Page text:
Susan J. Demas: What Pete Buttigieg’s historic candidacy meant for LGBTQ kids

Democratic presidential candidate former South Bend, Indiana Mayor Pete Buttigieg (R) and his husband Chasten (L) wave to supporters after the candidate spoke at Northwest Junior High School during a Get Out The Caucus rally February 2, 2020 in Coralville. | Win McNamee/Getty Images

I feel like a jerk.

Like a lot of people, I got caught up in the Democratic primary and whose plans I thought would be best for America at this critical time in history, given what Donald Trump has wrought. On one hand, there’s nothing wrong with that and it’s a fine way to choose a candidate. But on another, you can get tunnel vision and overlook some vital aspects about contenders and what they’ve brought to the race.

Even as a bisexual woman and the parent of an LGBTQ kid, I feel like I did that with Pete Buttigieg, the first major party gay candidate who managed to win the Iowa caucuses, which shattered a ceiling like Barack Obama and Hillary Clinton before him.

Buttigieg dropped out Sunday night in his hometown of South Bend, Ind., with his husband, Chasten, standing by his side. (“Sometimes the longest way around really is the shortest way home,” he said to kick off his speech).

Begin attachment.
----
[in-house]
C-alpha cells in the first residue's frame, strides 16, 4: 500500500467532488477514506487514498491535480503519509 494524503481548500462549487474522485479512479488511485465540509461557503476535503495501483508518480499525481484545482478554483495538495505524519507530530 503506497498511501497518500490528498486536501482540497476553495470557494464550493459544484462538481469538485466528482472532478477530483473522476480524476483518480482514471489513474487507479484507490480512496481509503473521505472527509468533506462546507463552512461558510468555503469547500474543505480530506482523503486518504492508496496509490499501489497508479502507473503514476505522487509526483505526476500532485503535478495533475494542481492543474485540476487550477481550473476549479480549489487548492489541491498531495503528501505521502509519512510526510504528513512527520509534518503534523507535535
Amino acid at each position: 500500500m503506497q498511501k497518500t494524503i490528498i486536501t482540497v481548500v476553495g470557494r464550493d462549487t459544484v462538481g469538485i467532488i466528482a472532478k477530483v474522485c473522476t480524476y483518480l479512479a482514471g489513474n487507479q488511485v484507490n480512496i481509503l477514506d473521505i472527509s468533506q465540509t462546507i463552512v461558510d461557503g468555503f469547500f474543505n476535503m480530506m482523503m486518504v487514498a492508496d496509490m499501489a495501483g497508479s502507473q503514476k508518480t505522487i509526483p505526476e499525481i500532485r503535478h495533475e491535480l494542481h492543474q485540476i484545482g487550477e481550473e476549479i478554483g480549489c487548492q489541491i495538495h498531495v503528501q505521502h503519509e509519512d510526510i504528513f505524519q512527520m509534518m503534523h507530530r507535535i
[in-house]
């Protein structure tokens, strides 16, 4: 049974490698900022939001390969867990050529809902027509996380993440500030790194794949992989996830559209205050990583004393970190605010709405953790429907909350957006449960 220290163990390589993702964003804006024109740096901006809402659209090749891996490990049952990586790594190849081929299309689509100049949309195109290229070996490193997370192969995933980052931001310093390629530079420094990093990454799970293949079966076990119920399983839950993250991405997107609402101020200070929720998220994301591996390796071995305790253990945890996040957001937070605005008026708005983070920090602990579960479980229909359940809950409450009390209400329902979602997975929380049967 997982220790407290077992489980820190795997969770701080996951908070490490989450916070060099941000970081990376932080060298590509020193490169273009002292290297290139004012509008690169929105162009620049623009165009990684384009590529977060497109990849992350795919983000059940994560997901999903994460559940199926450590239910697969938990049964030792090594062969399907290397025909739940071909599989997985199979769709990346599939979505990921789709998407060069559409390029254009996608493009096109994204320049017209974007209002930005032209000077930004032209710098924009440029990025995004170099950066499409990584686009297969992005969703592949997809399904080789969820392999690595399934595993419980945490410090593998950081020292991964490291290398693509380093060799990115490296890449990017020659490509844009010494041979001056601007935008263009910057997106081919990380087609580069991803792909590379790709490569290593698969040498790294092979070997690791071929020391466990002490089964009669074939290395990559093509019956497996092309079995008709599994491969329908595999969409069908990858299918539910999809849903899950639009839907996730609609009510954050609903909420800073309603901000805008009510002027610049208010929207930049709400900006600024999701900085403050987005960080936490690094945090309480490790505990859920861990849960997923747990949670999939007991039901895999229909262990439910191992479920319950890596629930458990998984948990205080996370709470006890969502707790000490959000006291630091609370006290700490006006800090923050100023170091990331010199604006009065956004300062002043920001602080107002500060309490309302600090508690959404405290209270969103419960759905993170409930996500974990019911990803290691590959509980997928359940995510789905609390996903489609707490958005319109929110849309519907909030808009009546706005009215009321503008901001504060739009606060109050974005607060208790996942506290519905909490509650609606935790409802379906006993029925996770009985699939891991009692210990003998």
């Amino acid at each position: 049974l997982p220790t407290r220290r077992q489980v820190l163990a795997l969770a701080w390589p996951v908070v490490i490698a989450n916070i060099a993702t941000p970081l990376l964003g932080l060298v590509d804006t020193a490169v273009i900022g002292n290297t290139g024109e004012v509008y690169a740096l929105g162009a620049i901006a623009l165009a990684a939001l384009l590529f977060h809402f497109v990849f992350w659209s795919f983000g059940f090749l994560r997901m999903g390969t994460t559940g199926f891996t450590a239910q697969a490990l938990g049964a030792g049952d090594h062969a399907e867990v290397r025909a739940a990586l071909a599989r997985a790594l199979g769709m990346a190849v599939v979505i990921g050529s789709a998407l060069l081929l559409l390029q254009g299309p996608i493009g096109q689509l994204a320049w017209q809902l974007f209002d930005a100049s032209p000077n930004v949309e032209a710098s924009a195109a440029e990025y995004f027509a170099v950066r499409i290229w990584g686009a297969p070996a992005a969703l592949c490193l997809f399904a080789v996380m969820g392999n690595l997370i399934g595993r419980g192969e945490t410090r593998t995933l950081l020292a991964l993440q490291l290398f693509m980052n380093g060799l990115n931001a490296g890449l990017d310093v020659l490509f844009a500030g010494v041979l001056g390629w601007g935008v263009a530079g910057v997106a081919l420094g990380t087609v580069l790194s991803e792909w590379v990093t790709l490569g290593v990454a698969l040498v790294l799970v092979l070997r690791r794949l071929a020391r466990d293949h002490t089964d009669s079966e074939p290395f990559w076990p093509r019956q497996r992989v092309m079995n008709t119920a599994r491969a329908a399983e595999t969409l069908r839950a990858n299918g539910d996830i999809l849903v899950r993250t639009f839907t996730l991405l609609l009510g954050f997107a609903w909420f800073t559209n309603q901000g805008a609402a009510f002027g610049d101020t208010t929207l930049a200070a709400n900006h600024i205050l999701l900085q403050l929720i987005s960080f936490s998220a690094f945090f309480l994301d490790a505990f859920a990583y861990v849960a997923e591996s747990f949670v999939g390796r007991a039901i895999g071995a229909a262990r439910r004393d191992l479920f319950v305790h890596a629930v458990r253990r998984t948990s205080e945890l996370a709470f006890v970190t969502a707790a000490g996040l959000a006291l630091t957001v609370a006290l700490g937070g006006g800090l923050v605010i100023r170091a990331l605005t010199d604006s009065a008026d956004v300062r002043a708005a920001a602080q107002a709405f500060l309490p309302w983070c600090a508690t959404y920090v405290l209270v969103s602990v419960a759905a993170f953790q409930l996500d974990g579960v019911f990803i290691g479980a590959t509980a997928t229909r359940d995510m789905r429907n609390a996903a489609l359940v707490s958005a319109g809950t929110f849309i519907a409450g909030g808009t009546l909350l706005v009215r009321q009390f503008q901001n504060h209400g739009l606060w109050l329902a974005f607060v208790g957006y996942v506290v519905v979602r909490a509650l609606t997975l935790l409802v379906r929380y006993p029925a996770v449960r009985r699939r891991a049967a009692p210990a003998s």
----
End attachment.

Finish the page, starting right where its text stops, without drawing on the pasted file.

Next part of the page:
Like many progressives, I wasn’t a fan of Buttigieg’s (evolving) health care plan, his record on race relations as mayor and his made-for-“Morning Joe”-speak about how elites don’t get “Real America.” As someone now covering my sixth presidential election, I’ll admit that I found the arrogance of a then-37-year-old running for commander-in-chief jarring and I felt his attitude in the debates, especially while scrapping with U.S. Sen. Amy Klobuchar (D-Minn.), was akin to the intern who shows up and tells everyone what to do on the first day.

Democratic presidential candidate South Bend, Indiana Mayor Pete Buttigieg addresses the crowd at the 2019 South Carolina Democratic Party State Convention on June 22, 2019 in Columbia, South Carolina. | Sean Rayford/Getty Images

But you know what? In a way, none of that matters. Buttigieg has a long career ahead of him and will undoubtedly grow and change, as hopefully we all do.

I think the best way to look at his historic candidacy is through the eyes of gay, lesbian, bisexual, transgender and nonbinary kids who watched it from afar. Can you imagine what it felt like to finally see someone like you on the highest national stage, proudly walking hand in hand with his husband?

That’s life-changing for so many kids and teenagers out there who are questioning their sexuality and gender identity, wondering if there’s something wrong with them (there’s not), and wondering if they can ever have a normal life (whatever that is).

Yes, there’s been progress. Same-sex marriage is legal. Michigan may vote this year to outlaw LGBTQ discrimination in jobs and housing. But the Trump administration and courts have been methodically rolling back rights, especially for transgender people.

And LGBTQ kids and teenagers still remain much more vulnerable to suicide, as multiple studies have shown.